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Neoadjuvant therapy for early-stage breast cancer: the clinical utility of pertuzumab

Authors Gollamudi J, Parvani J, Schiemann W, Vinayak S

Received 7 August 2015

Accepted for publication 23 November 2015

Published 18 February 2016 Volume 2016:8 Pages 21—31

DOI https://doi.org/10.2147/CMAR.S55279

Checked for plagiarism Yes

Review by Single-blind

Peer reviewer comments 3

Editor who approved publication: Dr Kenan Onel


Jahnavi Gollamudi,1,* Jenny G Parvani,2,* William P Schiemann,3 Shaveta Vinayak3,4

1Department of Internal Medicine, 2Department of Biomedical Engineering, 3Case Comprehensive Cancer Center, Case Western Reserve University, 4Department of Hematology and Oncology, University Hospitals Case Medical Center, Cleveland, OH, USA
*These authors contributed equally to this work

Abstract: Approximately 20% of breast cancer patients harbor tumors that overexpress human epidermal growth factor receptor 2 (HER2; also known as ErbB2), a receptor tyrosine kinase that belongs to the epidermal growth factor receptor family of receptor tyrosine kinases. HER2 amplification and hyperactivation drive the growth and survival of breast cancers through the aberrant activation of proto-oncogenic signaling systems, particularly the Ras/MAP kinase and PI3K/AKT pathways. Although HER2-positive (HER2+) breast cancer was originally considered to be a highly aggressive form of the disease, the clinical landscape of HER2+ breast cancers has literally been transformed by the approval of anti-HER2 agents for adjuvant and neoadjuvant settings. Indeed, pertuzumab is a novel monoclonal antibody that functions as an anti-HER2 agent by targeting the extracellular dimerization domain of the HER2 receptor; it is also the first drug to receive an accelerated approval by the US Food and Drug Administration for use in neoadjuvant settings in early-stage HER2+ breast cancer. Here, we review the molecular and cellular factors that contribute to the pathophysiology of HER2 in breast cancer, as well as summarize the landmark preclinical and clinical findings underlying the approval and use of pertuzumab in the neoadjuvant setting. Finally, the molecular mechanisms operant in mediating resistance to anti-HER2 agents, and perhaps to pertuzumab as well, will be discussed, as will the anticipated clinical impact and future directions of pertuzumab in breast cancer patients.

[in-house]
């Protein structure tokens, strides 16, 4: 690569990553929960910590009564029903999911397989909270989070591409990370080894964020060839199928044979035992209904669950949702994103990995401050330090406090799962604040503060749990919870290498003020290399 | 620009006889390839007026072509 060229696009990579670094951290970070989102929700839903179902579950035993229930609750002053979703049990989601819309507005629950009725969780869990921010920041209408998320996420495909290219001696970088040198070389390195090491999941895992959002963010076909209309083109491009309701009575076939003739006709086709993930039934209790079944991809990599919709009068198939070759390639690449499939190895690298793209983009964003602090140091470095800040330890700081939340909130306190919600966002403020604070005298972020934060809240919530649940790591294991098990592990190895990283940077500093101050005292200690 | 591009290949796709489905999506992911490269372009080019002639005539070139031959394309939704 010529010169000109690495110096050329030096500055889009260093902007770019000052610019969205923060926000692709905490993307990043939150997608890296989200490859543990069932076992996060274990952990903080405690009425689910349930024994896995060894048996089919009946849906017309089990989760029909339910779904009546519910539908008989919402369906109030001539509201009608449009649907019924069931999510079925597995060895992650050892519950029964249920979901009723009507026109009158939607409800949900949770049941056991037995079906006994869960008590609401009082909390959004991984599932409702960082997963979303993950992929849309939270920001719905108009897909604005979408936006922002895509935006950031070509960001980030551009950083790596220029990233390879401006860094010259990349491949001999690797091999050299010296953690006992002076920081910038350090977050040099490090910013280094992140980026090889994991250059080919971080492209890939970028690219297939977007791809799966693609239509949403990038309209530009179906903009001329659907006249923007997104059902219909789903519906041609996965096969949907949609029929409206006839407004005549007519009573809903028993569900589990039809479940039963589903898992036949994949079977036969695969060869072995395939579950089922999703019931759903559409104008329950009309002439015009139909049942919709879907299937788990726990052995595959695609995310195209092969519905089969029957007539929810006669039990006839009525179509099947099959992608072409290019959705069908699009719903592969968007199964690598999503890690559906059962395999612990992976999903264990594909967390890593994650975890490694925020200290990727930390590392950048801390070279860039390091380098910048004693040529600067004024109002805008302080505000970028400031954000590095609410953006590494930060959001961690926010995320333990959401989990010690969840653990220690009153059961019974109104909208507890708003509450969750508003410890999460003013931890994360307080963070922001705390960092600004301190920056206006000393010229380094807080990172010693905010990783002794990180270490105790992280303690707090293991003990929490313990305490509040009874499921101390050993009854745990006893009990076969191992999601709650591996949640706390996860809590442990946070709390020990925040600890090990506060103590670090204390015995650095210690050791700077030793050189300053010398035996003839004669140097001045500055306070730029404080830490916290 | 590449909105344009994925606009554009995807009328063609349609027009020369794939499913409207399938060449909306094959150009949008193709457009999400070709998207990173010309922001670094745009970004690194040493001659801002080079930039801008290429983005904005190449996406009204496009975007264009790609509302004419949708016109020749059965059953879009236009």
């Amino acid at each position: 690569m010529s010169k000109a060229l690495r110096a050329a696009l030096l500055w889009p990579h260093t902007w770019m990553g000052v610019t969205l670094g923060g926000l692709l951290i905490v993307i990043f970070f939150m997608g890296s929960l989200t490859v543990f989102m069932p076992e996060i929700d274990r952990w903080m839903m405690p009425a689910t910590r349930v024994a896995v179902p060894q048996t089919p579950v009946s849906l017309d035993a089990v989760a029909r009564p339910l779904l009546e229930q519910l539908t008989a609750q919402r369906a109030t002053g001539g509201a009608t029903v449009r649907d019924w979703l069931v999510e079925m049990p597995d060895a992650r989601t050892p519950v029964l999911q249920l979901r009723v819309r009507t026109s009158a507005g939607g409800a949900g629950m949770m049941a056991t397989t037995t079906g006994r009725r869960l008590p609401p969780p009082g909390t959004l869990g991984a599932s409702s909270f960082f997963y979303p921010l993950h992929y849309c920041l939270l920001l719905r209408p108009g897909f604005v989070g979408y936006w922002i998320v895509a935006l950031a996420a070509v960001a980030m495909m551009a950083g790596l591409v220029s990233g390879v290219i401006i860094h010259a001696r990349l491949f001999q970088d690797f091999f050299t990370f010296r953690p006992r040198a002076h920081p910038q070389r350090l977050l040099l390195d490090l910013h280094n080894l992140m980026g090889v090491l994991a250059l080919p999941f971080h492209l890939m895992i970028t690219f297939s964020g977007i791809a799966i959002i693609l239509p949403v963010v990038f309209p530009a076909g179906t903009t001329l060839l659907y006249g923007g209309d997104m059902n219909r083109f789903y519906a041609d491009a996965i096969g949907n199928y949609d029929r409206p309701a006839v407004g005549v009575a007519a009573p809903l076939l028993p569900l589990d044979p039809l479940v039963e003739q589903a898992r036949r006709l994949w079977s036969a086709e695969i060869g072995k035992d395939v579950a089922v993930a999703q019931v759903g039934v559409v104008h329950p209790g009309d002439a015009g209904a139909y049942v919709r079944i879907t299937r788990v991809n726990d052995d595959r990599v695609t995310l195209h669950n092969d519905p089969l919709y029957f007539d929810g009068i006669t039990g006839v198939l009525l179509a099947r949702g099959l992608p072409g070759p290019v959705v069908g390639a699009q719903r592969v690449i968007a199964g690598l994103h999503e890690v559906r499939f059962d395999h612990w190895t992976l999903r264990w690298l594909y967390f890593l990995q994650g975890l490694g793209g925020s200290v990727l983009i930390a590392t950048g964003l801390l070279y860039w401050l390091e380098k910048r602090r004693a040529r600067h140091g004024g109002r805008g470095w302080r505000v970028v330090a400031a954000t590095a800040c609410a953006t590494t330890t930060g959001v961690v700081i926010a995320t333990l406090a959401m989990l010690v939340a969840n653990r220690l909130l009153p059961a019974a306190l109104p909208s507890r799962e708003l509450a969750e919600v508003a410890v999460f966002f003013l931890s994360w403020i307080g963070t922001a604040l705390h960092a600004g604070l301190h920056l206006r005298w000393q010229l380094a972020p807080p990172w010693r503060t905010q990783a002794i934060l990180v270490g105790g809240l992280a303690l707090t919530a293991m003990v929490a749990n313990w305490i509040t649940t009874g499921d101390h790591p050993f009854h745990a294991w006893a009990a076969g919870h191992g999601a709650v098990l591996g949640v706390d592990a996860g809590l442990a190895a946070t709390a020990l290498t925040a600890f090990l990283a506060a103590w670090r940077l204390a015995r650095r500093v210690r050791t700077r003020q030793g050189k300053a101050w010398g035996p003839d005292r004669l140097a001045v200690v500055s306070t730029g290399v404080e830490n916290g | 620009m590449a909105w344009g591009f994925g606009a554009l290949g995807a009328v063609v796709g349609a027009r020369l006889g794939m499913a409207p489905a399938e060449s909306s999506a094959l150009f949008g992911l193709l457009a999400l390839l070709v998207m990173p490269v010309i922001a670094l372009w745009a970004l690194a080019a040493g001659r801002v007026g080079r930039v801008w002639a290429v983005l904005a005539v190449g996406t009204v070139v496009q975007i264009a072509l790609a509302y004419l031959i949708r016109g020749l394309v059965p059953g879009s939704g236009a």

Keywords: breast cancer, HER2, monoclonal antibody, neoadjuvant, pertuzumab, receptor tyrosine kinase, signal transduction, trastuzumab

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